Forced by creditors into involuntary Chapter 11 reorganization earlier this year, Deca Financial Services LLC instead is headed for oblivion.
On Monday, U.S. District Bankruptcy Judge Robyn Moberly approved a request by Deca’s bankruptcy trustee to terminate and wind down operations of the Fishers debt collection agency.
“The trustee has not been able to find substitute vendors willing or able to assist in the reorganization of the debtor,” trustee attorney John Hoard, of Rubin & Levin PC, said in an April 10 court filing. The filing said that as of Feb. 21, Deca owed key vendors $935,000.
Hoard could not be reached for comment Tuesday morning.
The U.S. Trustee’s office said Deca needs to retain about 11 employees to wind down operations over the next 60 days or so
It’s believed Deca had about 80 employees before a handful of creditors asked the court on Feb. 21 to place the company into involuntary Chapter 11.
It’s an astounding reversal for three-year-old Deca. Touted by economic development leaders as one of the state's most-promising young companies, the firm in 2012 was offered $2.5 million in conditional tax credits by the Indiana Economic Development Corp. Those credits would have kicked in had Deca created 270 jobs by 2015.
But Deca won’t hit that target. BMO Harris Bank, which previously made Deca a $3.3 million real estate loan and issued it a $7.5 million revolving line of credit, began freezing Deca’s accounts last year.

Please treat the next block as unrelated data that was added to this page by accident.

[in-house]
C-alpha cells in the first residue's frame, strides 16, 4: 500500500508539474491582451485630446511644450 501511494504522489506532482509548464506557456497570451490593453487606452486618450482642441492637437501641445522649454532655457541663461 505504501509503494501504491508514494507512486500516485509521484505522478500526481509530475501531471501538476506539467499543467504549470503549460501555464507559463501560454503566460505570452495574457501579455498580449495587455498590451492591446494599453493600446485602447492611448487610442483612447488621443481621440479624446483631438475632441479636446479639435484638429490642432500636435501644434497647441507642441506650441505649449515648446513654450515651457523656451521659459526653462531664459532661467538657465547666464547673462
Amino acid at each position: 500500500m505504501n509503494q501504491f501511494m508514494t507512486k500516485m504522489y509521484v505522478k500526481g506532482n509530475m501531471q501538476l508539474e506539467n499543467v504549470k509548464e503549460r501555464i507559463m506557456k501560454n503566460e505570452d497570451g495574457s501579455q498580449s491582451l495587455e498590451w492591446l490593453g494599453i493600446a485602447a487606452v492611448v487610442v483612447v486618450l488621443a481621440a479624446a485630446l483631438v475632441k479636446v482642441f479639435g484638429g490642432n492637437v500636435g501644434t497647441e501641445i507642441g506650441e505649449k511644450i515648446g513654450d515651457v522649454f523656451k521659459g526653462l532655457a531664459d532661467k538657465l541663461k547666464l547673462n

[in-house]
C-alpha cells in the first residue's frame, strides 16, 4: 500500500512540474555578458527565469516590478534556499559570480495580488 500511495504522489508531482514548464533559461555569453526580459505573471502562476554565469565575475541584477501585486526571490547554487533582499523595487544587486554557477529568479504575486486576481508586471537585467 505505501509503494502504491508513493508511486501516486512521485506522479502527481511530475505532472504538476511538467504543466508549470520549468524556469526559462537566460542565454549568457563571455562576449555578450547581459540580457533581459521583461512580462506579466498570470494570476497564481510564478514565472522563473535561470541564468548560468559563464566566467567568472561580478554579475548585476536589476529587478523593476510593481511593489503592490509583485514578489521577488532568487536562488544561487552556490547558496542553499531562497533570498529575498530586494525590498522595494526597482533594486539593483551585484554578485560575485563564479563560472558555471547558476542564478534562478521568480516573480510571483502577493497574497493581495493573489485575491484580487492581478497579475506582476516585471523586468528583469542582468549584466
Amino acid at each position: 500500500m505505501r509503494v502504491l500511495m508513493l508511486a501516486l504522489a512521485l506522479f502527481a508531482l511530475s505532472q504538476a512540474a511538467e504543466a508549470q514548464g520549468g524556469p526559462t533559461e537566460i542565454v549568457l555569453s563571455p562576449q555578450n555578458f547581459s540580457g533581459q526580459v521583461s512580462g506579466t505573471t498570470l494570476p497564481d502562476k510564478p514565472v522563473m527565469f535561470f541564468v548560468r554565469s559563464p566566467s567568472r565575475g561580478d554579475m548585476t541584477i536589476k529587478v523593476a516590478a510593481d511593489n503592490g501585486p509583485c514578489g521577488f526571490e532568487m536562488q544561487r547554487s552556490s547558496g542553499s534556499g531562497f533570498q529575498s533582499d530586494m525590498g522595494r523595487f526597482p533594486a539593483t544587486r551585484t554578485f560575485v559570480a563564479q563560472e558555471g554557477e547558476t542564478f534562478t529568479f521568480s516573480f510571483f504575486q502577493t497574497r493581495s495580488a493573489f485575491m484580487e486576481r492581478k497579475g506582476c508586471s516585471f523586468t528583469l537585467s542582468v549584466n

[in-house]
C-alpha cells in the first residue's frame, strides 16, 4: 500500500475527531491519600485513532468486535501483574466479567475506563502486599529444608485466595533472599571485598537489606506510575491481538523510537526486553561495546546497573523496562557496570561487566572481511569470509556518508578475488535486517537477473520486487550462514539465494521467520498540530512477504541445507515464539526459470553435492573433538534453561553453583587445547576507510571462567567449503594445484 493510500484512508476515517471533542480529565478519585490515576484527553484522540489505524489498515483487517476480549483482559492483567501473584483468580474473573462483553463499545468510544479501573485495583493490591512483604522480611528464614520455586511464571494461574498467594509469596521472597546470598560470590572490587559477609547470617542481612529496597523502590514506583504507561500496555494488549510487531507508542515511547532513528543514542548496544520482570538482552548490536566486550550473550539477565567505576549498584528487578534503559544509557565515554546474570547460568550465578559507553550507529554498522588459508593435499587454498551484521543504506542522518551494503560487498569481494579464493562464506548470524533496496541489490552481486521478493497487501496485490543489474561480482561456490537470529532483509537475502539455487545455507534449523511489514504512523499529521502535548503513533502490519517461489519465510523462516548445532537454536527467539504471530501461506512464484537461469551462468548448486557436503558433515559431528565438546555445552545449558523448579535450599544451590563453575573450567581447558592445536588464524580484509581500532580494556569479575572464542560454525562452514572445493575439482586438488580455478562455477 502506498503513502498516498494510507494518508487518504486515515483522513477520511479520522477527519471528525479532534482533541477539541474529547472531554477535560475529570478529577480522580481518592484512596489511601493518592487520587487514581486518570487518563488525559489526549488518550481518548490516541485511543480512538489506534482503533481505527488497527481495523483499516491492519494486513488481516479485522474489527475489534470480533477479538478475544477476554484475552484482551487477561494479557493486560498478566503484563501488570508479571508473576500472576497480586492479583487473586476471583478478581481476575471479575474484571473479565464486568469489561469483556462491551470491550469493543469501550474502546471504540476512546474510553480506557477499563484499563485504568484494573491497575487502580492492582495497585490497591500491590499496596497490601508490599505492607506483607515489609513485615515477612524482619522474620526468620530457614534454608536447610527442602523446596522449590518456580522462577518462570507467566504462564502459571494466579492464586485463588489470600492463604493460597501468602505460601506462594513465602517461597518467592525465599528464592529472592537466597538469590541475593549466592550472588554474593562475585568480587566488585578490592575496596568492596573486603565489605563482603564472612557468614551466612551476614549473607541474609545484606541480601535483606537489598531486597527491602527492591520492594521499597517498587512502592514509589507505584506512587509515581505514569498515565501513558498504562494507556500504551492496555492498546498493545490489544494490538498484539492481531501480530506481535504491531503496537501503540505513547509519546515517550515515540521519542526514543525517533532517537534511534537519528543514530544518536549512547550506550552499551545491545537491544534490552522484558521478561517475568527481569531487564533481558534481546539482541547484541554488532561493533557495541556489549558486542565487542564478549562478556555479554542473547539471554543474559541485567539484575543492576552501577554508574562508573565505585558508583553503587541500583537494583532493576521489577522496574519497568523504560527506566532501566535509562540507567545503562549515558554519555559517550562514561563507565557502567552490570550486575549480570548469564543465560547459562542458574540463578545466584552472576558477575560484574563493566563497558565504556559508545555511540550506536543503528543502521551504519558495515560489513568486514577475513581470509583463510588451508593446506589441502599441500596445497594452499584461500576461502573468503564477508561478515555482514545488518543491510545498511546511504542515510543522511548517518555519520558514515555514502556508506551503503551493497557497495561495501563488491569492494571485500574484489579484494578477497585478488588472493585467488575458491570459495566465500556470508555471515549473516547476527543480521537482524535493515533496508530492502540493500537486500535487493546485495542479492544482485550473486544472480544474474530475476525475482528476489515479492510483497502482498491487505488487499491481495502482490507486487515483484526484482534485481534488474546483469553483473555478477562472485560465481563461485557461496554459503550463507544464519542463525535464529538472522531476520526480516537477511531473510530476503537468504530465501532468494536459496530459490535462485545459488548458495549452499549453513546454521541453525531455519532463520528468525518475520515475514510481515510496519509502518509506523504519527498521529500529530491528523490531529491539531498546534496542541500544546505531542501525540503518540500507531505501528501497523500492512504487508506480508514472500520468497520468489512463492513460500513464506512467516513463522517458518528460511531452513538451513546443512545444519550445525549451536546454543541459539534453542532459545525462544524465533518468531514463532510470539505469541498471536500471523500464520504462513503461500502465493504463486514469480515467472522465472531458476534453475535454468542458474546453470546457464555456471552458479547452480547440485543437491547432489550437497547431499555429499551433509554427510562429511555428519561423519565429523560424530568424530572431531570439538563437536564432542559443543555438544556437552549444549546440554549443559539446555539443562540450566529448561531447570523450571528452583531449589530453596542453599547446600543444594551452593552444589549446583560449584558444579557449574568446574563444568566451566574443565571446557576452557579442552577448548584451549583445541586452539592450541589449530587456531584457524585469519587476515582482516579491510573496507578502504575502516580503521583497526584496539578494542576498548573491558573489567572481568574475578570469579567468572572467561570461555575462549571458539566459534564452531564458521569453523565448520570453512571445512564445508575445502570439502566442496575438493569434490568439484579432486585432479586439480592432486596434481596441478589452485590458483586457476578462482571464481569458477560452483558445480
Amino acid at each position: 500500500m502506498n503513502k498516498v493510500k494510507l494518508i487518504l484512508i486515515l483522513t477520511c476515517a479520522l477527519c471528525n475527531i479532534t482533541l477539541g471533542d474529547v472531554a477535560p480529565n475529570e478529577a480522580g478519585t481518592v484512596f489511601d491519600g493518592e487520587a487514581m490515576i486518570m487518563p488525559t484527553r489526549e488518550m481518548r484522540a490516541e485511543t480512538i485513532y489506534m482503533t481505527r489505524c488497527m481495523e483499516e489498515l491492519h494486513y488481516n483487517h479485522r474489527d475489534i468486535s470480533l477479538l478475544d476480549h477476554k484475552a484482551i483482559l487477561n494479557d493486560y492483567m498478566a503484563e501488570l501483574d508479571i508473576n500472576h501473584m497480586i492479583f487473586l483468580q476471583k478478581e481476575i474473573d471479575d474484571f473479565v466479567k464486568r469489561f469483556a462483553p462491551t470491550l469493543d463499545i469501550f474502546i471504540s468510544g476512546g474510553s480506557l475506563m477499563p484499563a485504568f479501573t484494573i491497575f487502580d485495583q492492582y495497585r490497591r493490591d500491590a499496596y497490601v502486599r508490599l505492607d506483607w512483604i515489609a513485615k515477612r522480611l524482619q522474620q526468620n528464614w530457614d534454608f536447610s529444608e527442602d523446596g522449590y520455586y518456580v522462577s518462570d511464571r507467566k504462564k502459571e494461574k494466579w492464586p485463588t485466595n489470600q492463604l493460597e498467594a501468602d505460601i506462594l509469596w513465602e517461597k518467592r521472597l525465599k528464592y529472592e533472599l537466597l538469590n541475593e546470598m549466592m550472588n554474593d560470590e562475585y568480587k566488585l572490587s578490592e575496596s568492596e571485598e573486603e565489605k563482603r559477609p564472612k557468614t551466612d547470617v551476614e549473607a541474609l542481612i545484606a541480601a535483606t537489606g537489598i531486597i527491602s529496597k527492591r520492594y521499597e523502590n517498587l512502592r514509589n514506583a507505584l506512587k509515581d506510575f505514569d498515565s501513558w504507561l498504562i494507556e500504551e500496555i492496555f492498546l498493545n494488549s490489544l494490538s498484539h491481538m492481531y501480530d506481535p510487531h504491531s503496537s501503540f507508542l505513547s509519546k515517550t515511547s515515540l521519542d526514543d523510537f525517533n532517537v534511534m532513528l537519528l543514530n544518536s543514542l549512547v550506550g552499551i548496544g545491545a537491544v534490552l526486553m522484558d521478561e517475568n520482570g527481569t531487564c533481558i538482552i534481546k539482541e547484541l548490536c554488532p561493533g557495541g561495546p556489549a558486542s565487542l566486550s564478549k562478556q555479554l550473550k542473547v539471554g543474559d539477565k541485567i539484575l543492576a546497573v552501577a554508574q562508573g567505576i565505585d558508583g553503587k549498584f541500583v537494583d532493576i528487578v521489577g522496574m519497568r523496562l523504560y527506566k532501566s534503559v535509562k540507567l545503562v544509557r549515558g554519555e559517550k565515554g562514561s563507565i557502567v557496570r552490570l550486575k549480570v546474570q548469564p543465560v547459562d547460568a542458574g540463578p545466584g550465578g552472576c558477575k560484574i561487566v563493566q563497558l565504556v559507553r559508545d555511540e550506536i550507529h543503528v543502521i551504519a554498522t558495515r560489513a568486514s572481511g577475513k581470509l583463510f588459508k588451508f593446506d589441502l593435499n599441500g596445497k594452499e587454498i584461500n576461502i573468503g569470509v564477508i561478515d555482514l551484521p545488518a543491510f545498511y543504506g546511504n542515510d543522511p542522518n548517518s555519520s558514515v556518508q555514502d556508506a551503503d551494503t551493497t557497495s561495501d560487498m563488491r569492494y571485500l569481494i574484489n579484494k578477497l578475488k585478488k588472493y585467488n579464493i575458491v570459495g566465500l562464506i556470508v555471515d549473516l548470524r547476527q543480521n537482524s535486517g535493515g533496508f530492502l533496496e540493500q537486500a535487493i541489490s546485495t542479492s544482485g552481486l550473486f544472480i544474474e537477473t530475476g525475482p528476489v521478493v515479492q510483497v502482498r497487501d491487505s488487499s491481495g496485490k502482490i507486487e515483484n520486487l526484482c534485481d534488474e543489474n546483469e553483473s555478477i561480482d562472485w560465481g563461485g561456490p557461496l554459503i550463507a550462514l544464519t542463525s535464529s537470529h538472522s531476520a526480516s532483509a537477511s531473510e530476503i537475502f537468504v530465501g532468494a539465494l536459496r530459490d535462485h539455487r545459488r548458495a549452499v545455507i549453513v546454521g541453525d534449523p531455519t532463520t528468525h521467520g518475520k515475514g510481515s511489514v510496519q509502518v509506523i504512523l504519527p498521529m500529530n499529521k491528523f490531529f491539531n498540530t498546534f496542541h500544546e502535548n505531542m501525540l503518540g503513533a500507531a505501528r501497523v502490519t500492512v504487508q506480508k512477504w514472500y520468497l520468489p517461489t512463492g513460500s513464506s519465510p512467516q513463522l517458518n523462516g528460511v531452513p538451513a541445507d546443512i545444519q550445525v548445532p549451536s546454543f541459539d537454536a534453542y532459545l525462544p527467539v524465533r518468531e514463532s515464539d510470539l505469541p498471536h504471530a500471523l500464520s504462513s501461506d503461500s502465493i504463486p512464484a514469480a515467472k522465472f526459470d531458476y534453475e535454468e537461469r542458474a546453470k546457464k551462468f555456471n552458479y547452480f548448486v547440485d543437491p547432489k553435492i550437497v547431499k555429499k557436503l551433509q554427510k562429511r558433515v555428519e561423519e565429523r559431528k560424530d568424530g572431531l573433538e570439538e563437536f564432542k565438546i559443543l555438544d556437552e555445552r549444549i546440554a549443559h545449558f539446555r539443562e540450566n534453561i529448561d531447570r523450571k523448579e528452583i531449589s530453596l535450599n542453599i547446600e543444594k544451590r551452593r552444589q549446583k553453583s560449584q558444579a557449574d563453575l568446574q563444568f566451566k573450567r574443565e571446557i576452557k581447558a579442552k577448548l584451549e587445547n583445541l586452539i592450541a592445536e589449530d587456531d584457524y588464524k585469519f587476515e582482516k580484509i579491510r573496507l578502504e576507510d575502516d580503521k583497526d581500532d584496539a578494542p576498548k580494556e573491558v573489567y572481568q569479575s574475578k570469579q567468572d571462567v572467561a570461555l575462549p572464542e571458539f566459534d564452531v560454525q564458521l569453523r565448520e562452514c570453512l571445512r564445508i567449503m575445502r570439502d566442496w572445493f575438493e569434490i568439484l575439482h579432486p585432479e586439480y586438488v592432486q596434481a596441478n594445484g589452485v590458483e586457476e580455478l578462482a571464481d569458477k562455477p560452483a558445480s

Deca claimed the freeze created havoc in its cash flow. In January, Deca successfully petitioned Hamilton Superior Court to compel the bank to unfreeze its accounts, at least for a time. But under questioning by attorneys for BMO, company insiders testified Deca was having trouble paying some clients before the account freeze.
Moreover, BMO cited concerns with Deca’s financial statements and that receivables were overvalued.
Deca co-founder Todd Wolfe said he’d been sidelined from the company for some time due to a fight with stomach cancer. When he returned late last year, he dismissed a number of managers, including friend and executive David Hoeft.
Hoeft, who helped Deca procure the first phase of a U.S. Department of Education contract, testified that after he was temporarily named president of Deca he discovered that someone had moved $2 million from a company account.
For his part, Wolfe blamed what he said was a botched attempt by managers in his absence to refinance a mortgage loan on land the company uses.
Fingerpointing ensued, and the final blow came when several customers petitioned the court in February to place the company into involuntary bankruptcy reorganization, alleging they were owed more than $362,000.
The court gave Wolfe a few weeks to come up with the money. Wolfe said he’d lined up a potential $11.5 million loan secured by real estate to inject capital into the company and pay creditors. But the deal for financing fell through at the last minute, and last month the court OK’d Chapter 11.
Deca was the second debt collection firm launched by Wolfe. In 1999, he started Indianapolis-based Premiere Credit North America. It was later acquired.
Much of Deca’s business was in collecting medical debt.
It’s not immediately clear how much the company has in potential assets that could be liquidated. Earlier this month, the court approved selling 31 of the company’s personal computers for $31,000.
Correction: An earlier version of this story incorrectly stated that David Hoeft was a co-founder of Deca Financial Services.